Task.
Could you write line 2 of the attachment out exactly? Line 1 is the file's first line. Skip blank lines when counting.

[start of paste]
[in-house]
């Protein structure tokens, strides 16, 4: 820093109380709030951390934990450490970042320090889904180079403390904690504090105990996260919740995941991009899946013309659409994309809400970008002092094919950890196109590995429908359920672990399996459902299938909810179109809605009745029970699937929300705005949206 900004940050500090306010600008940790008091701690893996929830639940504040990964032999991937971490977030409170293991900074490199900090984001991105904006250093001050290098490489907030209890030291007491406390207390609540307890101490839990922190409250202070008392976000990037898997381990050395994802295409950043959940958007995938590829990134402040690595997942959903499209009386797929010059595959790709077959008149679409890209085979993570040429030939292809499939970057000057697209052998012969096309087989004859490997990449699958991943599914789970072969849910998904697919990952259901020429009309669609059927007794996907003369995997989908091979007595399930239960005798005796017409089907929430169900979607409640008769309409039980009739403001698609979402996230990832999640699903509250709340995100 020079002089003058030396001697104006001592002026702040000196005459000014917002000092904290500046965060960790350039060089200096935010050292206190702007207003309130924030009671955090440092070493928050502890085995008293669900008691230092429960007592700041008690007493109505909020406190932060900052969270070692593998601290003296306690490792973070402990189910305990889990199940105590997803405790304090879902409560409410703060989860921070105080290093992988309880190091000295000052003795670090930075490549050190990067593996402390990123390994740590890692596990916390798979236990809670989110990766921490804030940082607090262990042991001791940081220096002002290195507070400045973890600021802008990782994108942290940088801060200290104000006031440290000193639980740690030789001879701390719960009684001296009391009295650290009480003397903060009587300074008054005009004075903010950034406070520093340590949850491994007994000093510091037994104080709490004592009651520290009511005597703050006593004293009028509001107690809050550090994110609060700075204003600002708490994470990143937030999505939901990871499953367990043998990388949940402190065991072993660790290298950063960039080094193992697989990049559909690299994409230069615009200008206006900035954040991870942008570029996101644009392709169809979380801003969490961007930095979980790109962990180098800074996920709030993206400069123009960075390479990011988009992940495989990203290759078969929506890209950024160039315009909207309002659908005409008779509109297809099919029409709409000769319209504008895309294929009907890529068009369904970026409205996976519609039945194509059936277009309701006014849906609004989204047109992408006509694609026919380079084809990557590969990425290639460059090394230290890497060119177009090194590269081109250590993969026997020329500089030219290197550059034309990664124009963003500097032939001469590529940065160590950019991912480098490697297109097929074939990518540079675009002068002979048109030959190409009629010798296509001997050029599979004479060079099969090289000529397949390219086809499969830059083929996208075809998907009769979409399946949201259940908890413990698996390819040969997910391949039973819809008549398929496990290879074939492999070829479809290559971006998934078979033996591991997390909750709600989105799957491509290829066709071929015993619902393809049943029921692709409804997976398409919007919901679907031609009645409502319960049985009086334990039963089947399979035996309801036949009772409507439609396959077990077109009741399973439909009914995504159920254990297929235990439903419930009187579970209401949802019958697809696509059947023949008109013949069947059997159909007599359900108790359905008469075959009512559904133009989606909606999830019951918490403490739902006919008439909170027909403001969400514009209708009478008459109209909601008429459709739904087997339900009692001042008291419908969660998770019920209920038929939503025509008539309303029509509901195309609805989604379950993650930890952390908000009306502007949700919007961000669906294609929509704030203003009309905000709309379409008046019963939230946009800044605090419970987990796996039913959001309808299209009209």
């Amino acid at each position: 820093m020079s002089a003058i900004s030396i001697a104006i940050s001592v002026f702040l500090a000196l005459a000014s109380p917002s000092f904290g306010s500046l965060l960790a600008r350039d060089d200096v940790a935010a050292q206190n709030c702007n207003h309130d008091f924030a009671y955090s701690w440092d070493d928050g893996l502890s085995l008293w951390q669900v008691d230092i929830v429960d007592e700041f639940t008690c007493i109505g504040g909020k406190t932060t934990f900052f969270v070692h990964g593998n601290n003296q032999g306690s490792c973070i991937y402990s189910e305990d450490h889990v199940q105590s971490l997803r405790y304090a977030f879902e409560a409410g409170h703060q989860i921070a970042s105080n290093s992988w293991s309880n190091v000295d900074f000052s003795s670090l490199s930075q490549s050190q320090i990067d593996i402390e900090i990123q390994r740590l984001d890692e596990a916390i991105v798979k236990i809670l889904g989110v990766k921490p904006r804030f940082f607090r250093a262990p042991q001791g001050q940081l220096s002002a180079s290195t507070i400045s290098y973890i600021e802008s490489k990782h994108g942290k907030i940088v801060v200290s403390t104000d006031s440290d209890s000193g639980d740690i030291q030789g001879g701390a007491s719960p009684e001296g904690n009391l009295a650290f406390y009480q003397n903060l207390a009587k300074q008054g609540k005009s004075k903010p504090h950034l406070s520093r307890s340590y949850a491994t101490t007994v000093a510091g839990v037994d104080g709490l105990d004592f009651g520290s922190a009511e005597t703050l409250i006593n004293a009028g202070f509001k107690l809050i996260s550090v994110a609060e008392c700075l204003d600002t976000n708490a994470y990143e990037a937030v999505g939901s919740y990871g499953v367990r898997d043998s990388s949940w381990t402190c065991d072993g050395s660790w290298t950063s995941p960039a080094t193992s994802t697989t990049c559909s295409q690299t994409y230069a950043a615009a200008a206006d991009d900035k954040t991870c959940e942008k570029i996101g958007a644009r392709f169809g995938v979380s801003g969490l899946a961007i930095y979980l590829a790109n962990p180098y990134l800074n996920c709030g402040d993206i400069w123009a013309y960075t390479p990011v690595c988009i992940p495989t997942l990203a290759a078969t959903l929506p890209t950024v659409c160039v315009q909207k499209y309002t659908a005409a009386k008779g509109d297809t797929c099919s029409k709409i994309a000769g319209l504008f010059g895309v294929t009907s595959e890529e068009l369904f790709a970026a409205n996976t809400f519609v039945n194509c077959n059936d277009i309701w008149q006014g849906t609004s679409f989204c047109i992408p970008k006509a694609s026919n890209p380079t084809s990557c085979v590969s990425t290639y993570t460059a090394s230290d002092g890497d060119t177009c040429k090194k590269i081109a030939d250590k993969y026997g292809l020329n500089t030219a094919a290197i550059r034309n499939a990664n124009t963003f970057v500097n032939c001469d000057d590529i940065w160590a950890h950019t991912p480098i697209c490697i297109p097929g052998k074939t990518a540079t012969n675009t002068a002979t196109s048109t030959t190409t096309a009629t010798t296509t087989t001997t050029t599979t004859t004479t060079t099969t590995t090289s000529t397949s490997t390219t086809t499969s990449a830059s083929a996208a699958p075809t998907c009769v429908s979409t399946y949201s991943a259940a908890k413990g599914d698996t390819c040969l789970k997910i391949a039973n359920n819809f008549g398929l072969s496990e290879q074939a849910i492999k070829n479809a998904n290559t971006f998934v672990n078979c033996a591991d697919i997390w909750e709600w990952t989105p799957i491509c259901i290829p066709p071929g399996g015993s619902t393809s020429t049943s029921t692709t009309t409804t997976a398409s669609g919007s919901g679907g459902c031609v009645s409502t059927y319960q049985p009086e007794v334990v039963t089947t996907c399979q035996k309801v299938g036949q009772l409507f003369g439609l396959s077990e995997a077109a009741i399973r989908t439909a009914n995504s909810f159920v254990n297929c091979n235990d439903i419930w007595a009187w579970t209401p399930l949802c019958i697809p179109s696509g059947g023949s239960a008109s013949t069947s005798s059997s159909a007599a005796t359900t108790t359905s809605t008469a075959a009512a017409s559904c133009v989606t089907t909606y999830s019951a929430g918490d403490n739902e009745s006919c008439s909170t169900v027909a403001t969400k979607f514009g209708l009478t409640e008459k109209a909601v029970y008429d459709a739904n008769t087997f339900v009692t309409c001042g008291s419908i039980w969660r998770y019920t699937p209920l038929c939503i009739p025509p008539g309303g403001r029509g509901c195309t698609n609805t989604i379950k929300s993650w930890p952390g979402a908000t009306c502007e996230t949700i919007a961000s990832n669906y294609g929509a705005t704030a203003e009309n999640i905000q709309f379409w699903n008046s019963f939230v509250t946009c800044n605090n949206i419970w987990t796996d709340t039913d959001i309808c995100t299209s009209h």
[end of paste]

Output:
């Protein structure tokens, strides 16, 4: 820093109380709030951390934990450490970042320090889904180079403390904690504090105990996260919740995941991009899946013309659409994309809400970008002092094919950890196109590995429908359920672990399996459902299938909810179109809605009745029970699937929300705005949206 900004940050500090306010600008940790008091701690893996929830639940504040990964032999991937971490977030409170293991900074490199900090984001991105904006250093001050290098490489907030209890030291007491406390207390609540307890101490839990922190409250202070008392976000990037898997381990050395994802295409950043959940958007995938590829990134402040690595997942959903499209009386797929010059595959790709077959008149679409890209085979993570040429030939292809499939970057000057697209052998012969096309087989004859490997990449699958991943599914789970072969849910998904697919990952259901020429009309669609059927007794996907003369995997989908091979007595399930239960005798005796017409089907929430169900979607409640008769309409039980009739403001698609979402996230990832999640699903509250709340995100 020079002089003058030396001697104006001592002026702040000196005459000014917002000092904290500046965060960790350039060089200096935010050292206190702007207003309130924030009671955090440092070493928050502890085995008293669900008691230092429960007592700041008690007493109505909020406190932060900052969270070692593998601290003296306690490792973070402990189910305990889990199940105590997803405790304090879902409560409410703060989860921070105080290093992988309880190091000295000052003795670090930075490549050190990067593996402390990123390994740590890692596990916390798979236990809670989110990766921490804030940082607090262990042991001791940081220096002002290195507070400045973890600021802008990782994108942290940088801060200290104000006031440290000193639980740690030789001879701390719960009684001296009391009295650290009480003397903060009587300074008054005009004075903010950034406070520093340590949850491994007994000093510091037994104080709490004592009651520290009511005597703050006593004293009028509001107690809050550090994110609060700075204003600002708490994470990143937030999505939901990871499953367990043998990388949940402190065991072993660790290298950063960039080094193992697989990049559909690299994409230069615009200008206006900035954040991870942008570029996101644009392709169809979380801003969490961007930095979980790109962990180098800074996920709030993206400069123009960075390479990011988009992940495989990203290759078969929506890209950024160039315009909207309002659908005409008779509109297809099919029409709409000769319209504008895309294929009907890529068009369904970026409205996976519609039945194509059936277009309701006014849906609004989204047109992408006509694609026919380079084809990557590969990425290639460059090394230290890497060119177009090194590269081109250590993969026997020329500089030219290197550059034309990664124009963003500097032939001469590529940065160590950019991912480098490697297109097929074939990518540079675009002068002979048109030959190409009629010798296509001997050029599979004479060079099969090289000529397949390219086809499969830059083929996208075809998907009769979409399946949201259940908890413990698996390819040969997910391949039973819809008549398929496990290879074939492999070829479809290559971006998934078979033996591991997390909750709600989105799957491509290829066709071929015993619902393809049943029921692709409804997976398409919007919901679907031609009645409502319960049985009086334990039963089947399979035996309801036949009772409507439609396959077990077109009741399973439909009914995504159920254990297929235990439903419930009187579970209401949802019958697809696509059947023949008109013949069947059997159909007599359900108790359905008469075959009512559904133009989606909606999830019951918490403490739902006919008439909170027909403001969400514009209708009478008459109209909601008429459709739904087997339900009692001042008291419908969660998770019920209920038929939503025509008539309303029509509901195309609805989604379950993650930890952390908000009306502007949700919007961000669906294609929509704030203003009309905000709309379409008046019963939230946009800044605090419970987990796996039913959001309808299209009209």